And I’m going to need to see it a second time to be sure how I feel about it.

There’s certainly a lot to like. The old/new cast are back, full of youthful exuberance and familial banter. From the start, they’re the fully-integrated ensemble that the original TV actors only intermittently became.

Chris Pine’s Kirk may be the center of the action, but Zachary Quinto’s Spock effortlessly carries the film’s emotional weight. The core of the ’60s series was a triumvirate with Kirk at its head, flanked by rational Spock and emotional McCoy, but I’d argue that the nuTrek dynamic places Spock in the middle, with Kirk and Zoe Saldana’s Uhura each appealing to different aspects of his human half. The affection between the three fuels Into Darkness even more than its over-complicated, conspiratorial storyline.

There are big laughs and spectacle aplenty. It looks and sounds fantastic. For the first two-thirds, it’s as good a Trek as we’ve ever seen on the big screen.

It’s the final third that left me pondering the whole, and I’m afraid that the rest of this review crosses the Neutral Zone into massive spoiler territory. So, if you don’t want to know more, go no further than the U.S.S. Enterprise spiraling out of control…

For the past couple of years, IDW has published a comic book of the continuing voyages of the nuTrek crew. Early issues were fairly straightforward retellings of ’60s episodes, with minor divergences demonstrating the rippling of the timeline caused by the arrival of future villain Nero in the 2009 film.* As the comics have progressed, the changes have become more pronounced and the stories, while still obviously inspired by specific incidents from the TV series, play out very, very differently.

And that’s what happens in Into Darkness. Except when it doesn’t.

The first rumors about the secretive sequel’s plot involved Khan, the genetically-modified ubermensch played memorably by Ricardo Montalban in the 1967 installment “Space Seed” and the 1982 film The Wrath of Khan. I immediately thought, “Oh, God, no.” Retelling past stories is fine in a monthly comic book, less so in a film franchise with chapters four years apart. Furthermore, both the 2009 movie and its predecessor, Star Trek: Nemesis, already seemed like bald attempts to replicate Khan’s revenge-driven villainy.

There was a final consideration: The Wrath of Khan is largely seen as both the dramatic and emotional high point of  the Trek films. A remake was unlikely to live up to it.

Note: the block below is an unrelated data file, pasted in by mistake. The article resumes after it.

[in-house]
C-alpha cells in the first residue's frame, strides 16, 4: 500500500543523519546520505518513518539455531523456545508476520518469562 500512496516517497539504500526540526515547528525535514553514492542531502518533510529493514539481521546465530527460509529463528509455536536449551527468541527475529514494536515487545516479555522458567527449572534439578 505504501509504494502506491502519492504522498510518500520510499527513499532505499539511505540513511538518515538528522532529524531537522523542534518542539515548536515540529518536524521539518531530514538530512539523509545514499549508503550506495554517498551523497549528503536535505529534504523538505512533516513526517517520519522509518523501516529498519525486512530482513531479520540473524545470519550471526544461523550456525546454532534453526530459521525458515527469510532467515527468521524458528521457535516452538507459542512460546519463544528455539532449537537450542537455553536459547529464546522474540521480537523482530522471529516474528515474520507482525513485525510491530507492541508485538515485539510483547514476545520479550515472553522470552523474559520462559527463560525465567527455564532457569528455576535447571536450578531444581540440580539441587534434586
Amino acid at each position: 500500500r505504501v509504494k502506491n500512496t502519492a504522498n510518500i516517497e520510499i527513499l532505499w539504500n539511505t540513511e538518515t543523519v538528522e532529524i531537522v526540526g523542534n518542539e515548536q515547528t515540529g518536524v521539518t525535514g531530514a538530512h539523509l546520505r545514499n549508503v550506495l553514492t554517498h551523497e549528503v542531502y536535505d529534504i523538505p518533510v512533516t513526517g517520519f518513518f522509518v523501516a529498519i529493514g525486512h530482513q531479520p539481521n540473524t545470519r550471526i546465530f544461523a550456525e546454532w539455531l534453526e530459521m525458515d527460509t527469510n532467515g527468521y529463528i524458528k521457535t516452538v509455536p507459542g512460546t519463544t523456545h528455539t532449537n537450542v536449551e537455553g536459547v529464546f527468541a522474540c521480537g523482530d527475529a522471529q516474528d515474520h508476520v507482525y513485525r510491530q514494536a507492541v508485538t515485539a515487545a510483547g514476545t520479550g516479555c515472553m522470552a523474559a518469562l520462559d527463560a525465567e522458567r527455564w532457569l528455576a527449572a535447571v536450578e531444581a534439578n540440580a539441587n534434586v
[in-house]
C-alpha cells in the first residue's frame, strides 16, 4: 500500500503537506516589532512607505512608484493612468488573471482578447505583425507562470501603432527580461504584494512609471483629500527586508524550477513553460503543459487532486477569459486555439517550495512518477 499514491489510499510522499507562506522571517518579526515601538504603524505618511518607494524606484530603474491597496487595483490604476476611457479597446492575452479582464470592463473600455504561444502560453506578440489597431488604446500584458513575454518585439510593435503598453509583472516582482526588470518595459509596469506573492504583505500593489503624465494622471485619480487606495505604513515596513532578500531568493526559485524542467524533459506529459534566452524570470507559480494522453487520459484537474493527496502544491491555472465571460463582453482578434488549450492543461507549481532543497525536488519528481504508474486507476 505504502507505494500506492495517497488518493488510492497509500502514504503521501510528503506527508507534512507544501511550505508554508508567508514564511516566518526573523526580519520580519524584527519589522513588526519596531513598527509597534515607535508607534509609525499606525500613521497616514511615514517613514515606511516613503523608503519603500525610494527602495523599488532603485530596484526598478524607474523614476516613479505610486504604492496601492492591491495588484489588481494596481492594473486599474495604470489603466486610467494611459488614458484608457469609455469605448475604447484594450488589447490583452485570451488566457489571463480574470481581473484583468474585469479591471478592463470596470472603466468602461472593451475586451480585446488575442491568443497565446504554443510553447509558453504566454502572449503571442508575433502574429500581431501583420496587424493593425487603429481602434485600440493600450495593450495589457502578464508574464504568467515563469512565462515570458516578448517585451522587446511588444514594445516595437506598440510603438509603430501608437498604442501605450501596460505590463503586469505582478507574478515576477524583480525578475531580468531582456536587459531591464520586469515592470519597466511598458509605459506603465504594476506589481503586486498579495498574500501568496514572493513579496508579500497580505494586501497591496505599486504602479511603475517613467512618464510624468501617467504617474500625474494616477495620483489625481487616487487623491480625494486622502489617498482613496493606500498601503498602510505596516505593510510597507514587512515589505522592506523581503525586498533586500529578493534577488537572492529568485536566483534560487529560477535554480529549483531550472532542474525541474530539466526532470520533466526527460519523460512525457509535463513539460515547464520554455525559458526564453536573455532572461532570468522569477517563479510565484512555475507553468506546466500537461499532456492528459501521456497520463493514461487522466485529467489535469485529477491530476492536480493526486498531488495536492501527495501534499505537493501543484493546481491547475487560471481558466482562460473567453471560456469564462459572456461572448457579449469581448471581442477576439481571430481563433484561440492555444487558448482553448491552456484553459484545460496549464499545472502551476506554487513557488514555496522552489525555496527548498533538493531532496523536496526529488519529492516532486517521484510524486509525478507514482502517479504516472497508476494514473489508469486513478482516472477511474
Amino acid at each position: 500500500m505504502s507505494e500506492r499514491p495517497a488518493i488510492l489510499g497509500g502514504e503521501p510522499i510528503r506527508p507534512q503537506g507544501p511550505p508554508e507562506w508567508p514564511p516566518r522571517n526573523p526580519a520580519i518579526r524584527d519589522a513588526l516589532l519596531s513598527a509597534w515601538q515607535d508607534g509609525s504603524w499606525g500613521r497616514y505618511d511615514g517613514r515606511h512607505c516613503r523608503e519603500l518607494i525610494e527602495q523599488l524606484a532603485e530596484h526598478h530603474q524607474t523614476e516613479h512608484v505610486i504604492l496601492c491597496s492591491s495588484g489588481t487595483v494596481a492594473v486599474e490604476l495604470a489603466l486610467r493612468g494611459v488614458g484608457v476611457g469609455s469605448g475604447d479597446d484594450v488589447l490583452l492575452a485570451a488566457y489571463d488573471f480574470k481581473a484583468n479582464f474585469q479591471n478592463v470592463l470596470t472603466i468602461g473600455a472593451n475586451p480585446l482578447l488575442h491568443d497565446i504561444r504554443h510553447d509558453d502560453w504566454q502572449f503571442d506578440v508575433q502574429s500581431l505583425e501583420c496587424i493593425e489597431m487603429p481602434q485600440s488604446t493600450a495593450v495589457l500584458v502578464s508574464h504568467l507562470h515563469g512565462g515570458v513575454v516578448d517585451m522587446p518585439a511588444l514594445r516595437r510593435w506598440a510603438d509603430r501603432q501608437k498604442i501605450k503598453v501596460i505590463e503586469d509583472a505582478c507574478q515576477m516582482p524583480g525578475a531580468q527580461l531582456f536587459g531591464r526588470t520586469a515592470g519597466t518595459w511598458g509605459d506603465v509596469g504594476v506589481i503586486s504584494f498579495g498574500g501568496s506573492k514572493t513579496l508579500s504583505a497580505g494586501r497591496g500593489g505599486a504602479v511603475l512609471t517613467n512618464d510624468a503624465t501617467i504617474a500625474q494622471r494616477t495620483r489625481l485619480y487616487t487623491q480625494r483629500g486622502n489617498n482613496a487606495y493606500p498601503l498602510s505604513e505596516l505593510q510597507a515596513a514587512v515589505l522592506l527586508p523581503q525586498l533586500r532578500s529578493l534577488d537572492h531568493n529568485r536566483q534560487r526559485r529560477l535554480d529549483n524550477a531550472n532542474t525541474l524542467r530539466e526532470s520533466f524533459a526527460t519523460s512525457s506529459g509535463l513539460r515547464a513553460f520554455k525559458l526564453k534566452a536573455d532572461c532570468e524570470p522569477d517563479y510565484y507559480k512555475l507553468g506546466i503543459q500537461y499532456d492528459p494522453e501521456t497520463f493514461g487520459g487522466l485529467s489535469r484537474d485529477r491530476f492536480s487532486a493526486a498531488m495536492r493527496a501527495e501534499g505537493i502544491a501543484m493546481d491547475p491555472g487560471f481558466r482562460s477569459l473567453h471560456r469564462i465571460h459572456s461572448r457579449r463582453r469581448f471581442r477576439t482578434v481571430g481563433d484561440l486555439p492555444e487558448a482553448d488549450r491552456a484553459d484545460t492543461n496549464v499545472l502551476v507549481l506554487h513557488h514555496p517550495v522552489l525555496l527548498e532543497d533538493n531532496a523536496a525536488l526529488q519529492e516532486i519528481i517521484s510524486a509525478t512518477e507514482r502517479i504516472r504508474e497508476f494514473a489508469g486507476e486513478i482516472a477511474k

Despite attempts at misdirection and ever-wilder theories about other returning foes,** it turned out to absolutely no one’s surprise that yes, Benedict Cumberbatch’s “John Harrison” is really Khan.

And for a while it works. As with recent issues of the comic book, the storyline is more “inspired by” than “remake.” This Khan has a new backstory and motivation. I was starting to believe that they might almost do the unthinkable and make him Kirk’s stalwart ally against a common foe.

But once Khan does a heel turn and seizes control of a powerful Federation starship, we’re back to Wrath of Khan 2.0. Even some of the dialogue is cribbed from the previous film. The difference here is that it’s Kirk who performs the act of sacrifice to save the Enterprise from destruction, with Spock left to mourn outside a radiation-proof door.

Reversing the roles is sort of clever, but it’s not enough to save the scene from feeling like a lesser imitation. We know that Kirk’s not going to die, and not just because he has script immunity. We were shown the solution–the regenerative power of Khan’s blood–in the first act. The stakes just aren’t there.

Fortunately–aside from an ill-considered shout of “Khaaaaaaaaannnn!”–the rest of the movie plays out differently, with Spock and Uhura tag-teaming the villain in an exciting climax set in future San Francisco.

Perhaps now that the production team have gotten out their remake ya-yas, the next time we’ll finally go where no Star Trek film has gone before.